This winter has been longer than an episode of brutal 80s sit-com Family Ties and only slightly more fun.


We learned crappy winter weather is now called a Polar Vortex and why brass monkeys are all currently on vacation in Mazatlan.


Sure it has been a great winter to work on car projects, possibly because there have been days when winter has beaten down any good reason to leave the garage.




We have seen little evidence of impending spring in our part of the world and can only guess when the roads will be bare and clear enough to bring out the winter projects.


We have taken over 100,000 photos of vehicles over the past several years and most of them have a tinge of green foliage in the shot because the bulk of them are taken during the spring and summer.




But the winter season has always provided a few surprises for us because we usually see at least a few dozen vintage rides on the winter roads, even if they are well past their prime.


This winter has been exceptionally bad and we have seen fewer vintage rides on the streets than past winters when there was less snow and more days above freezing.


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We never expect to see the quality and quantity of rides we see during the summer, but the severity of this winter has killed off even driver-quality ride sightings on the streets.




So we wait impatiently for spring and a time when we can see the results of a long hard winter of garage confinement.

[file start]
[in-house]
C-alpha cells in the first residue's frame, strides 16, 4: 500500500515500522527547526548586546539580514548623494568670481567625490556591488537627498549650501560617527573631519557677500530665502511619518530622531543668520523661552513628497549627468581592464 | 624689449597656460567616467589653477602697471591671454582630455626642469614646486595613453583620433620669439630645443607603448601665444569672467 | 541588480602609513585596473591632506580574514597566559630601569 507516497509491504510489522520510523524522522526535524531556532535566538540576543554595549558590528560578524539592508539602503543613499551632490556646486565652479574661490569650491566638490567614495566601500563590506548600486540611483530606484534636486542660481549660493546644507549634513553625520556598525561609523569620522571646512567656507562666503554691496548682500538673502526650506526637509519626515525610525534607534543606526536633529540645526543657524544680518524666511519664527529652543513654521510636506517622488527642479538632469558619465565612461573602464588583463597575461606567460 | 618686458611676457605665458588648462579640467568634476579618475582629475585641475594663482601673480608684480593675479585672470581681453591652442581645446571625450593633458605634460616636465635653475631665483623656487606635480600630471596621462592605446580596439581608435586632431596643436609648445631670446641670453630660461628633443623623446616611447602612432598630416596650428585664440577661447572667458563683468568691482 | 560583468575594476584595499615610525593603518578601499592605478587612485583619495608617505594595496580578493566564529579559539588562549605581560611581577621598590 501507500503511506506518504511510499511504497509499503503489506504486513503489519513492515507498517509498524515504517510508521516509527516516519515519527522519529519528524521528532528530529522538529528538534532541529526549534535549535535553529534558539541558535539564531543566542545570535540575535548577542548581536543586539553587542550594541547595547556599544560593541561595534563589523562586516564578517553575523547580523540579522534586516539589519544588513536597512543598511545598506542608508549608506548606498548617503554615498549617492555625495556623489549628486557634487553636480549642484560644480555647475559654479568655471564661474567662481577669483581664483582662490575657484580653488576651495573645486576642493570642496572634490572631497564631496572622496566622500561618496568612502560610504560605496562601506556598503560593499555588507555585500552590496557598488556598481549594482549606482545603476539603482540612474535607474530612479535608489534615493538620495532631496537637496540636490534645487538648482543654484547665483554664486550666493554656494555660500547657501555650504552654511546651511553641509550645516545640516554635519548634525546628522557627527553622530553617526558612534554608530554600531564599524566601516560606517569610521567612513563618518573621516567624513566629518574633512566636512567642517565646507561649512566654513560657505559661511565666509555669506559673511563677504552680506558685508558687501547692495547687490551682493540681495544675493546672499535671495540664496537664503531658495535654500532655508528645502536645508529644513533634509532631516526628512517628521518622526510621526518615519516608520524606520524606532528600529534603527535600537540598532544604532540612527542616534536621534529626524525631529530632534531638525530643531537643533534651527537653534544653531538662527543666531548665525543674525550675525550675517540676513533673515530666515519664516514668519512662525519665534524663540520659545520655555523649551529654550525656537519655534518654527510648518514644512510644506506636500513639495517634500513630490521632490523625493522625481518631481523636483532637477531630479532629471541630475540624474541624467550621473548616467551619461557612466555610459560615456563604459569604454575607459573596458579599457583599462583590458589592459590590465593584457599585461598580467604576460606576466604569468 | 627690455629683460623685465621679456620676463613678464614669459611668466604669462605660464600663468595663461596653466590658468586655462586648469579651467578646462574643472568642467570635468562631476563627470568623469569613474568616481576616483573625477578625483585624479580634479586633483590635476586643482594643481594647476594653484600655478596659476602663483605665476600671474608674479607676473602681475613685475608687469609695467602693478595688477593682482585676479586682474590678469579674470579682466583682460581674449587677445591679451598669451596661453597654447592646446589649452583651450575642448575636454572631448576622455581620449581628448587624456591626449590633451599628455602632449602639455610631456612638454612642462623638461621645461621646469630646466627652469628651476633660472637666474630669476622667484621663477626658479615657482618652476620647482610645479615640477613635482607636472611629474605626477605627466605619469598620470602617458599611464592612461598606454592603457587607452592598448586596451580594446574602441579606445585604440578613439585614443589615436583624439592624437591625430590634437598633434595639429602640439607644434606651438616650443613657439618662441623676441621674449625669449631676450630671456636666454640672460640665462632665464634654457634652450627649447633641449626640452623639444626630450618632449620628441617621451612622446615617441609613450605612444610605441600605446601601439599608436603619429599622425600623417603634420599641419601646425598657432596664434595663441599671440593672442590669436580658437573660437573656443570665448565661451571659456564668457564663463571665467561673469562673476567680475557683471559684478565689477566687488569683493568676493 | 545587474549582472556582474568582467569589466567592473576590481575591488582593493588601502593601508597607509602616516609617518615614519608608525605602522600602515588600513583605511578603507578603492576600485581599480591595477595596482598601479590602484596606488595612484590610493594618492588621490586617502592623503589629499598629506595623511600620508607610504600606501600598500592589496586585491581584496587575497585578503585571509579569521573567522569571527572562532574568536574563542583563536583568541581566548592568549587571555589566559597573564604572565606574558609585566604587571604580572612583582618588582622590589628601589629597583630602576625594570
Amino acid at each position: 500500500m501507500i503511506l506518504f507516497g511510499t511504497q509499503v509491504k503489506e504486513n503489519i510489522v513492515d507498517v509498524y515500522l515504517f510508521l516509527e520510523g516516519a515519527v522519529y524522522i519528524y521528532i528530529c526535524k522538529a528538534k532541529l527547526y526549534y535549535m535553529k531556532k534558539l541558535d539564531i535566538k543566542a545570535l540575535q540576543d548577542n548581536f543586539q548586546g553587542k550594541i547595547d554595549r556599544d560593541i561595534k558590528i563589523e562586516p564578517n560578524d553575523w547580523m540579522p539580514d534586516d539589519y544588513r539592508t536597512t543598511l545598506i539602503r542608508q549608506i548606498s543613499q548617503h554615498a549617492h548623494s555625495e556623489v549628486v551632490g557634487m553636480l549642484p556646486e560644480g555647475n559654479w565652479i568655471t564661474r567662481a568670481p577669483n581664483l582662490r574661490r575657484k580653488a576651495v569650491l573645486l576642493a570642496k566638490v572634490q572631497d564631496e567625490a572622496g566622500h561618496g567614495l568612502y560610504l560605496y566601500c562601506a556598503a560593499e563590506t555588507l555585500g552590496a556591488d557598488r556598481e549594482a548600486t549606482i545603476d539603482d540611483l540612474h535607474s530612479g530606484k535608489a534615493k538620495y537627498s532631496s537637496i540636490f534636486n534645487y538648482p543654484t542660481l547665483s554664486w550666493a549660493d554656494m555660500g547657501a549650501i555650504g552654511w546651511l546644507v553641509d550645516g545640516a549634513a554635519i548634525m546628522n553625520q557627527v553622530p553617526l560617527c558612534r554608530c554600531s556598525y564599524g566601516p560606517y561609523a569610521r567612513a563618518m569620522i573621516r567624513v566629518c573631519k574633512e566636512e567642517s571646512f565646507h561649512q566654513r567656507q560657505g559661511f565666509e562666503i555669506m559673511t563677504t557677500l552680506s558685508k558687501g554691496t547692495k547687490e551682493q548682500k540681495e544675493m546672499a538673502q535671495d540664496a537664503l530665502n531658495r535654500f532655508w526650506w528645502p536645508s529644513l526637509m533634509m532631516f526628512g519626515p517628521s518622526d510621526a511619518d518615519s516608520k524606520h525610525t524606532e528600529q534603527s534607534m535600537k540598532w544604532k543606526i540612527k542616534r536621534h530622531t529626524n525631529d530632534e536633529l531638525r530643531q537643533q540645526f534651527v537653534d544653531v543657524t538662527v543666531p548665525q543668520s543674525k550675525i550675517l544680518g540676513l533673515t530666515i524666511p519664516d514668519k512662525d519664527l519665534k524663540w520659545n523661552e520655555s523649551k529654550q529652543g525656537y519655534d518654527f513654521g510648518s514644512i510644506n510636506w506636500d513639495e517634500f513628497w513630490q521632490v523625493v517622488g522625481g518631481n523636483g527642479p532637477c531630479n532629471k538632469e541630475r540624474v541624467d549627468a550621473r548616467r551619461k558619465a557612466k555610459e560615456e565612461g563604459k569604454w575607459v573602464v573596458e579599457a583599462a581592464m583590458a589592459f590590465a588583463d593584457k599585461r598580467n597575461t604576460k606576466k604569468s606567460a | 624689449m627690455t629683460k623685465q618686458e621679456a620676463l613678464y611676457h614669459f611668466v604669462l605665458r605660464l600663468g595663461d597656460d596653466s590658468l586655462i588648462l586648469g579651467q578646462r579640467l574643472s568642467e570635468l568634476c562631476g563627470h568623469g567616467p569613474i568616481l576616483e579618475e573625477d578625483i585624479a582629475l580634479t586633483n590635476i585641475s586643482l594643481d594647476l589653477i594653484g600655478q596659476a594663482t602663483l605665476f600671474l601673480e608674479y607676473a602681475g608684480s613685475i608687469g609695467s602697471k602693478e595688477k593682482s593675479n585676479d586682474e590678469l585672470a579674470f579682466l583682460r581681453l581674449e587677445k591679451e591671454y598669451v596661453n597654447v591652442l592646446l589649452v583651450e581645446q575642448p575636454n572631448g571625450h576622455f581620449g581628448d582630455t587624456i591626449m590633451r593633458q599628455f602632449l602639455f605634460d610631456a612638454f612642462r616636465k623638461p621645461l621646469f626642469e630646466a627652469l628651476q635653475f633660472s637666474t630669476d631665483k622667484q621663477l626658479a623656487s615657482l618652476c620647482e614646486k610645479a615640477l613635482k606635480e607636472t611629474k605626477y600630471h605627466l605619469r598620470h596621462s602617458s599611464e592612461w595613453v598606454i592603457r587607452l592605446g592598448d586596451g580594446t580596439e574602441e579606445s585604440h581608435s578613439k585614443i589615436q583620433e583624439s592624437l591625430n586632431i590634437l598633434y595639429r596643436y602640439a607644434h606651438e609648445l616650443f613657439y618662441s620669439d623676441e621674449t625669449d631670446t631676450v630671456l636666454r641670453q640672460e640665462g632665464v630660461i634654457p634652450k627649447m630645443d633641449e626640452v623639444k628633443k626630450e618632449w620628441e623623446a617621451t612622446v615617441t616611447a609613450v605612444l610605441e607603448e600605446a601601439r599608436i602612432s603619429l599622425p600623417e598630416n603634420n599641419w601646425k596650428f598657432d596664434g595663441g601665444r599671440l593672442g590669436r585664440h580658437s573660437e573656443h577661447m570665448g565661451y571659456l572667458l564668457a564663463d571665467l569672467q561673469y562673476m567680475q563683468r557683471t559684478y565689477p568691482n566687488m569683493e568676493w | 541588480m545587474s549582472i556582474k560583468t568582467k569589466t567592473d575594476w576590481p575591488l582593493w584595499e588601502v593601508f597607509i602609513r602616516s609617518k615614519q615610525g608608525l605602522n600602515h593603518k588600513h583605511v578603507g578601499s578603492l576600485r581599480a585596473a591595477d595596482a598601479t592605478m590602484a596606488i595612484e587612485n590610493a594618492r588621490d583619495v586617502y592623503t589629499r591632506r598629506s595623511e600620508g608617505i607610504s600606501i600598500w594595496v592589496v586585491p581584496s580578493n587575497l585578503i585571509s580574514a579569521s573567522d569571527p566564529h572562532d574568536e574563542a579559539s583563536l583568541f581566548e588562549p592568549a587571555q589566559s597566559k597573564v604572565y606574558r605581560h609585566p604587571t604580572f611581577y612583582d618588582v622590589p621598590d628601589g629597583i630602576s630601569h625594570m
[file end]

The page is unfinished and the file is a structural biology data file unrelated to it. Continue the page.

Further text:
This year we will once again concentrate on the story behind the vehicle and seek out the people who intent to keep their vehicles and not sell them once they reach the BB King moment when the thrill is gone.


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Eventually, at least in theory, spring will arrive and we will continue to seek out the car story where the thrill is never gone, where the bond between owner and vehicle extends well beyond a casual summer fling that ends with a loveless parting of the ways in the want-ads.


We have mentioned many times over years about how much we hate stories that end this way, so we will continue to try and avoid them like they were a Justin Bieber concert.




We are closer to spring on the calendar and now we just need to get car guys back on the streets behind the wheel of their beloved rides.


Our area will need to lose a lot of snow and cold before that magical day for our car season, but the wait will be worth it when we get to see what our car guys’ long cold winter confined to a garage will bring to our car shows.


Jim Sutherland


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